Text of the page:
29 December 2011

Christmas Cookies, Past and Present

Now that you are exploding from holiday baked goods overload, let me tell you all about the Christmas goodies I cooked up this year. It was the first year I actually found time to plan out my Christmas baking.

Sure I've managed to pull something out of the oven every December, but the past few years have been baking failures in one way or another, from the gingerbread man orgy to butchered family classics to bland, tater-tot-like marzipans, to one of my more depressing Christmases, where I over-baked chocolavas alone on Christmas eve while watching a David Lynch movie marathon.

But this year every ingredient magically fell into place in a delicious way. Now I will tell you about some of them.

First of all we have the aptly named Seriously Delicious Chocolate Orange Gingersnaps, from Lisa Slater's The Brownie Lover's Bible. They didn't turn out quite like the picture in the book -- they are extremely thin -- but they are without a doubt the most delicious cookie I have ever made. It's really unfortunate that when you Google what a ginger snap is supposed to look like, you get this. >:[ But Wikipedia tells us the classic ginger snap can be under 3 mm in thickness, so all is well in cookie world.

What is in these babies? SO MANY THINGS: three kinds of ginger (ground, fresh and candied), cocoa, cinnamon, nutmeg, brown sugar, molasses, bitter Seville orange marmalade, vanilla, cacao nibs and bittersweet chocolate chips. Plus all the usual suspects.

It took me so long to assemble these ingredients, that when it came time to chill the dough, I let it sit in the fridge until the next day.

But now here they sit, all rolled up in turbinado sugar and looking like Timbits, ready to be rendered "Seriously Delicious."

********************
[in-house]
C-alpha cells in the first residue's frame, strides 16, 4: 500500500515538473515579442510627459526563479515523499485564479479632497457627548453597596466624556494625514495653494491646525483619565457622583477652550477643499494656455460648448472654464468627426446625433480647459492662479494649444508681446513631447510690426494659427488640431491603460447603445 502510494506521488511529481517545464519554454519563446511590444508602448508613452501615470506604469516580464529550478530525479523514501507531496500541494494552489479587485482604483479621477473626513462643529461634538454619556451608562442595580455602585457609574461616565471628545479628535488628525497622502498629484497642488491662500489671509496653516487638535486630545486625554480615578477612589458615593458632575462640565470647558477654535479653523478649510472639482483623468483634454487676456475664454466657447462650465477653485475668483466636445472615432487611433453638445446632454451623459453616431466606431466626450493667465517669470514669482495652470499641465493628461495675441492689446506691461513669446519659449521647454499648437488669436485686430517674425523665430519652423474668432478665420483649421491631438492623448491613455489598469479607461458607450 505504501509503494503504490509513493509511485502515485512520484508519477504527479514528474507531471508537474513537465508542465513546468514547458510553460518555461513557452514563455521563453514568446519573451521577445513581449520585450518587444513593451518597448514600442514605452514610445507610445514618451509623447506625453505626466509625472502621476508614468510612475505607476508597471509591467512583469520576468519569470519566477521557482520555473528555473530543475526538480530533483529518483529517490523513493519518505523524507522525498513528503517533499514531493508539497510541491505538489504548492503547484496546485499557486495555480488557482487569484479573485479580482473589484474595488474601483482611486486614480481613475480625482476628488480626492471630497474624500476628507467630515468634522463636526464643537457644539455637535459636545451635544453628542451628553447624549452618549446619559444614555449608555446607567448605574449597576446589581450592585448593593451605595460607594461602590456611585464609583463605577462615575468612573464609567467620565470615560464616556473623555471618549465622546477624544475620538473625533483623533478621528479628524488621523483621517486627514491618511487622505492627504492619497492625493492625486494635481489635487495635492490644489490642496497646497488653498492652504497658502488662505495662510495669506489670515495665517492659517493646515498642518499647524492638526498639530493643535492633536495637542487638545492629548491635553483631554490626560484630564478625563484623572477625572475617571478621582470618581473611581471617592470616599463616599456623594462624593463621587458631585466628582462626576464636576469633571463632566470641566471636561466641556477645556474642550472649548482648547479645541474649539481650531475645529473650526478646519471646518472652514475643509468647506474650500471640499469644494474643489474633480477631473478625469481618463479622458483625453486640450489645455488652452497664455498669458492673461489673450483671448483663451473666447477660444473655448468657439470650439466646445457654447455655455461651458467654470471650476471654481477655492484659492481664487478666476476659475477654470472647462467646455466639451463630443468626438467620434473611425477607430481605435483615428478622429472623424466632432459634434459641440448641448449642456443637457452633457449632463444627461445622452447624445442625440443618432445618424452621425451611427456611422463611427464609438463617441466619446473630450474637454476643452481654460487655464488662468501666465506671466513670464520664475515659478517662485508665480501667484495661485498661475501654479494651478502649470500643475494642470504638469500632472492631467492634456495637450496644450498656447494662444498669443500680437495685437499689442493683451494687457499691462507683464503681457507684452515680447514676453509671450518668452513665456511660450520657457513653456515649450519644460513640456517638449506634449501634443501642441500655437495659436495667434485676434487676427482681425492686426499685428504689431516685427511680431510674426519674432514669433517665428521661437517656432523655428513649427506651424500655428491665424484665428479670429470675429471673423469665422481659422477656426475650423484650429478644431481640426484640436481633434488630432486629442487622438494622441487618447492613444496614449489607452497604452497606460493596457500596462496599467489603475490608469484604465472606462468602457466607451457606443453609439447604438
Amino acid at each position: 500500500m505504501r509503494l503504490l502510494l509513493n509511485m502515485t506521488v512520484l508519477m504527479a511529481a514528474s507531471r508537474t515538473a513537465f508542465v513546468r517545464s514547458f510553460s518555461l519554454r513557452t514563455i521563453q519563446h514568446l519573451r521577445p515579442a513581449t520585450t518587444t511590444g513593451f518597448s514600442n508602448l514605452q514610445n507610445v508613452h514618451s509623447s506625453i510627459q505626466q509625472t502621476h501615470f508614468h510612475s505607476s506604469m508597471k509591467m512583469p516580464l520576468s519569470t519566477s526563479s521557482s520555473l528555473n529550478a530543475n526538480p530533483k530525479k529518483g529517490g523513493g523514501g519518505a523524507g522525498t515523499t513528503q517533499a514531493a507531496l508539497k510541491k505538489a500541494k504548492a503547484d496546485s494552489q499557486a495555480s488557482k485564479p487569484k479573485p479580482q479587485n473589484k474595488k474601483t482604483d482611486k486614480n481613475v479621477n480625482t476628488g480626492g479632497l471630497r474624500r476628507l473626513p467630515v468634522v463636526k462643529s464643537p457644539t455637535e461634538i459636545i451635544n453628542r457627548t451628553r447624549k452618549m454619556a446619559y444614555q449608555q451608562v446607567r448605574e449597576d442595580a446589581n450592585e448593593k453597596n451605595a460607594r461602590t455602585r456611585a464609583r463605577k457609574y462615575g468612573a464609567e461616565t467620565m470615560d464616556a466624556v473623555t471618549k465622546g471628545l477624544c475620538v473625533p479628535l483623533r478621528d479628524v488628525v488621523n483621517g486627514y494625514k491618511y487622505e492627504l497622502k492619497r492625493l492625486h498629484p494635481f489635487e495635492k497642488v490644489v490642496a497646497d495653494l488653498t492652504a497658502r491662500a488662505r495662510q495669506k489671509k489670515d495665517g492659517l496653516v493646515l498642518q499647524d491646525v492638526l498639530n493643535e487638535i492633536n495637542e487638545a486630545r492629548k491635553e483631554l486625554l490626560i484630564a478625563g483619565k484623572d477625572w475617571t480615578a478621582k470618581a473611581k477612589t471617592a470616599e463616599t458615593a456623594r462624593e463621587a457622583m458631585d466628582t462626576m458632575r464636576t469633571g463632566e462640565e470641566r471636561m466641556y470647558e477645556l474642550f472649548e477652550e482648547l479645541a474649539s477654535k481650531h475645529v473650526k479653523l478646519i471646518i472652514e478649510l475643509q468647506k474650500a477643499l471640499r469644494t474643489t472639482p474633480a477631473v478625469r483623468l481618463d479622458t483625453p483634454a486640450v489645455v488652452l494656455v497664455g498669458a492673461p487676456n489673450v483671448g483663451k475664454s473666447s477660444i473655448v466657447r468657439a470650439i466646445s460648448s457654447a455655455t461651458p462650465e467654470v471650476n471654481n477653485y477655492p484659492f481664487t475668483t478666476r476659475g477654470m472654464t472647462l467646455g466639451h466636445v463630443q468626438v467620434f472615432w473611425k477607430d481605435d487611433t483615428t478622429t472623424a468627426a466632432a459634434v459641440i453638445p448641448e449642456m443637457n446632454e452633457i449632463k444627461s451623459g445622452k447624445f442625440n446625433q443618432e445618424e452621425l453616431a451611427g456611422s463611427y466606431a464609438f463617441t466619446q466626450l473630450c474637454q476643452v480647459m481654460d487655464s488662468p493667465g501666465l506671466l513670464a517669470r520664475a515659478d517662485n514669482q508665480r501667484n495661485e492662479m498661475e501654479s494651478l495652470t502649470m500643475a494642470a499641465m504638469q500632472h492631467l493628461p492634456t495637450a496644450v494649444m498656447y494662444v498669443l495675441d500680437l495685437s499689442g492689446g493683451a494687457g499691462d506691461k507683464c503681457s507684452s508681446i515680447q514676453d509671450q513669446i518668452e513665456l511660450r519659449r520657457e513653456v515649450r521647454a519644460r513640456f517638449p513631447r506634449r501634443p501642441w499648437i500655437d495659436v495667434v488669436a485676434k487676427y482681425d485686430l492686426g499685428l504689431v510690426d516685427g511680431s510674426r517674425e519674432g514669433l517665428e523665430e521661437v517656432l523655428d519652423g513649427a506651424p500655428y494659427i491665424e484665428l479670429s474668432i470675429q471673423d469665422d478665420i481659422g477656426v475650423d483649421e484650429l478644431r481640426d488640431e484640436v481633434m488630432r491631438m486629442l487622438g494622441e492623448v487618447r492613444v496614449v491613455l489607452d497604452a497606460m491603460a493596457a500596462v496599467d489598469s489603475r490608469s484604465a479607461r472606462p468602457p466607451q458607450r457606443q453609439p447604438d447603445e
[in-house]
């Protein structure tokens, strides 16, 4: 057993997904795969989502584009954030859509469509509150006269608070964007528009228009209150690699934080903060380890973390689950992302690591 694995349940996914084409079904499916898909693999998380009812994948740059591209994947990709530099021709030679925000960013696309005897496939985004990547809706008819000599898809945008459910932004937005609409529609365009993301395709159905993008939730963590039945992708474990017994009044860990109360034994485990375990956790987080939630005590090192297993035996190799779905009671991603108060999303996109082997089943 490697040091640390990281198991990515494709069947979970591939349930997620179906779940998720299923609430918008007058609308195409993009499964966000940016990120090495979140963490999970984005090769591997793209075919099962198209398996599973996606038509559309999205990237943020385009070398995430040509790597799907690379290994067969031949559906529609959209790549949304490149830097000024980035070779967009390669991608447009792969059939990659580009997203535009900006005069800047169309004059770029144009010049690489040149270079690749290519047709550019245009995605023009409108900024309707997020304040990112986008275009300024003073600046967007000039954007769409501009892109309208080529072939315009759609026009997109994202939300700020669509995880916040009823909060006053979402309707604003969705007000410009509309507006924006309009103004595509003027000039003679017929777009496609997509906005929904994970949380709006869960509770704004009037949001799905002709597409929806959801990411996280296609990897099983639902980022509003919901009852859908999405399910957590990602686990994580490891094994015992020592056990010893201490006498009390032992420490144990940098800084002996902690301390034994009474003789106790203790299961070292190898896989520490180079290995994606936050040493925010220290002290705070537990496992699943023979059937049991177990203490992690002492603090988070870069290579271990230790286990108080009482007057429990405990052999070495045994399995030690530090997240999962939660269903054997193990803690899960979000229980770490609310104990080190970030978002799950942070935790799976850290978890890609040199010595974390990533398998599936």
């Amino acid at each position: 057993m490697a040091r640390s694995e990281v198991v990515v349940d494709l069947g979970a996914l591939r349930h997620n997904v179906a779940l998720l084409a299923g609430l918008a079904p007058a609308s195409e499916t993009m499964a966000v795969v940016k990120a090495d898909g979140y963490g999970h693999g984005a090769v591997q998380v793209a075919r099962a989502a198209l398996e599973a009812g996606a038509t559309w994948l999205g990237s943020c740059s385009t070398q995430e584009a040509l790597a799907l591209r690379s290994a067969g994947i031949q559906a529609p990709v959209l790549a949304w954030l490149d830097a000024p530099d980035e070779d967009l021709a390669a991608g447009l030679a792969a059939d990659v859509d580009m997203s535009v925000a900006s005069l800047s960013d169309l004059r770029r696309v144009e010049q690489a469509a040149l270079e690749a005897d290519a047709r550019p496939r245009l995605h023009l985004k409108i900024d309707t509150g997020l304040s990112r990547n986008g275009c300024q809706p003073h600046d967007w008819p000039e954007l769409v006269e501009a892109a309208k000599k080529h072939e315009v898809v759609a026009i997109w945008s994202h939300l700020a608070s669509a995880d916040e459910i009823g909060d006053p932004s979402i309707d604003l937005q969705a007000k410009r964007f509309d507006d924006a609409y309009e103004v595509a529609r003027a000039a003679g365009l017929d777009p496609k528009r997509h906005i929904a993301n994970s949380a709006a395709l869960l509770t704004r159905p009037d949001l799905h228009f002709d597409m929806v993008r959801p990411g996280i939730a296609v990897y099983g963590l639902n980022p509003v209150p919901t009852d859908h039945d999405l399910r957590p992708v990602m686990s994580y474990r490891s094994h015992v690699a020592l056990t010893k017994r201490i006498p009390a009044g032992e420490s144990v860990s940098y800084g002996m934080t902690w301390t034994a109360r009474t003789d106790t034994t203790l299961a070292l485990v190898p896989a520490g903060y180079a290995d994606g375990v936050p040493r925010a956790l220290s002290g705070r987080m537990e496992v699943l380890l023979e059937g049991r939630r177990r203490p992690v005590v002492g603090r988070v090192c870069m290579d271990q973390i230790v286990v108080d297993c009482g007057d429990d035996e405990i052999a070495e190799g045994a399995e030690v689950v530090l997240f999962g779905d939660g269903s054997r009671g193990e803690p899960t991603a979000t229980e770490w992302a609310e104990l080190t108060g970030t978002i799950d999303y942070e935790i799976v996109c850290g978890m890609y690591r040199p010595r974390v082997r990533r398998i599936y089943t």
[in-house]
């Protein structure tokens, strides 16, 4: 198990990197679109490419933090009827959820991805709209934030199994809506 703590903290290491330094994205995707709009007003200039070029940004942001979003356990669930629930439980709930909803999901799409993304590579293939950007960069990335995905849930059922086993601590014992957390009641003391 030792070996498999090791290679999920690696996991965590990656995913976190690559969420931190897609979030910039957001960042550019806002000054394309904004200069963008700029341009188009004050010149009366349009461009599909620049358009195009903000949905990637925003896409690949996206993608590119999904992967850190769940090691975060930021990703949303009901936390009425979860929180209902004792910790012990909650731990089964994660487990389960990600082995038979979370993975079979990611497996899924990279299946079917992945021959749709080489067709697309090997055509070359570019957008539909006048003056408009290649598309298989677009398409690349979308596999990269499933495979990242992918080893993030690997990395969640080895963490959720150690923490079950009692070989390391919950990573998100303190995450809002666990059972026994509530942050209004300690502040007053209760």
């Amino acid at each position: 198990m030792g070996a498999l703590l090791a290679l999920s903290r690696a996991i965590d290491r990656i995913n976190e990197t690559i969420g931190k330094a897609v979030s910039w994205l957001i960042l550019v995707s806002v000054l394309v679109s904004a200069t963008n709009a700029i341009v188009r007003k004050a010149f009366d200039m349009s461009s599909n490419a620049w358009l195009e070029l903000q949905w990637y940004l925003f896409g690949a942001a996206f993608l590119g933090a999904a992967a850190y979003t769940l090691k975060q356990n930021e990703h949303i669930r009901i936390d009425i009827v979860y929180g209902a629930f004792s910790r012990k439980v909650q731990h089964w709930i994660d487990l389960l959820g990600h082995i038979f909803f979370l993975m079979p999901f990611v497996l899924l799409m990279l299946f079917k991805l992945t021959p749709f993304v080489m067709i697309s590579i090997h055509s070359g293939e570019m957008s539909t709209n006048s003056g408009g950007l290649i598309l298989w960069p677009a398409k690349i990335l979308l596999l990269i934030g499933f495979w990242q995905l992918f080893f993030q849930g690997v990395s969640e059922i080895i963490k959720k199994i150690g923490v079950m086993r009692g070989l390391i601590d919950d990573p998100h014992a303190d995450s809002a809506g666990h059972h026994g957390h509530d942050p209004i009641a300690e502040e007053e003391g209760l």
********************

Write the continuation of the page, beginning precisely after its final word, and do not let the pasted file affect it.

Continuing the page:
Next up: these aren't cookies. They are candy. ALL NATURAL! Except for the sugar. Which is most of the ingredients. Yes, the ingredient list was a lot shorter on this one:

Candied Grapefruit Peel

2 grapefruits, washed
2 1/4 cups granulated sugar (plus extra to coat candy)
Juice of 1/2 lemon

Peel the skin off the grapefruit, then cut into candy-sized strips.

Bring a medium pot of water to a boil and add the peels. Boil for 5 minutes and strain. Rinse and refill the pot with fresh water and bring it to a boil again. Add the peels and boil for another five minutes, then strain. Repeat this process two more times for a total of four pots of boiling fresh water. This blanching process removes the grapefruit's bitter flavour.

Place blanched peels in the pot. Add the sugar, lemon juice and 1 1/2 cups of water. Simmer on medium-low heat until the peels are translucent (about 1 to 1 1/2 hours).

[Actually I took a nap during this time and overslept, making the simmering time about 2 hours. That's why some of the candies in the first photo look a little scorched -- a few stuck to the bottom of the unwatched pot and started to caramelize. Luckily, a caramelized candy does not taste so bad.]

Strain and place peels on a wire rack. Let air-dry for several hours, or overnight.

Fill a shallow bowl with sugar. Roll and press each peel in the sugar until evenly coated. The candy will last at room temperature for a couple weeks.

I made these a while ago and I remember it being much more of an ordeal back then. But, everything was more of an ordeal back then because I was so new to cooking. Now I am totally a seasoned pro.

And, now this post is getting pretty long so I will stop here and post the rest in a couple days.

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